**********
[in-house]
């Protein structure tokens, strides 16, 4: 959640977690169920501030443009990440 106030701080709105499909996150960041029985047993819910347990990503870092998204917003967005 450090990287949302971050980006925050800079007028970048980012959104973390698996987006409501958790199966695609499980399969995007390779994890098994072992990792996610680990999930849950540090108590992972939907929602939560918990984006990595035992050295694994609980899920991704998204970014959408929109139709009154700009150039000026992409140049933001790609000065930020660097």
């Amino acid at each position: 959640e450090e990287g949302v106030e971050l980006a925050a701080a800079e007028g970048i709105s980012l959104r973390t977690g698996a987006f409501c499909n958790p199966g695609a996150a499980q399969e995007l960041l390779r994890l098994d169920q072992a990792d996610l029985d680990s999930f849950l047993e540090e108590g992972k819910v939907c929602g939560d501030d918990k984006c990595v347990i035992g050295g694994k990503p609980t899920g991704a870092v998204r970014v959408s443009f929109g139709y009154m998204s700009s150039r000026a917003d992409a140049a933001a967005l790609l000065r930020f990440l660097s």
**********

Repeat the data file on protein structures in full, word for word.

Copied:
[in-house]
């Protein structure tokens, strides 16, 4: 959640977690169920501030443009990440 106030701080709105499909996150960041029985047993819910347990990503870092998204917003967005 450090990287949302971050980006925050800079007028970048980012959104973390698996987006409501958790199966695609499980399969995007390779994890098994072992990792996610680990999930849950540090108590992972939907929602939560918990984006990595035992050295694994609980899920991704998204970014959408929109139709009154700009150039000026992409140049933001790609000065930020660097």
């Amino acid at each position: 959640e450090e990287g949302v106030e971050l980006a925050a701080a800079e007028g970048i709105s980012l959104r973390t977690g698996a987006f409501c499909n958790p199966g695609a996150a499980q399969e995007l960041l390779r994890l098994d169920q072992a990792d996610l029985d680990s999930f849950l047993e540090e108590g992972k819910v939907c929602g939560d501030d918990k984006c990595v347990i035992g050295g694994k990503p609980t899920g991704a870092v998204r970014v959408s443009f929109g139709y009154m998204s700009s150039r000026a917003d992409a140049a933001a967005l790609l000065r930020f990440l660097s």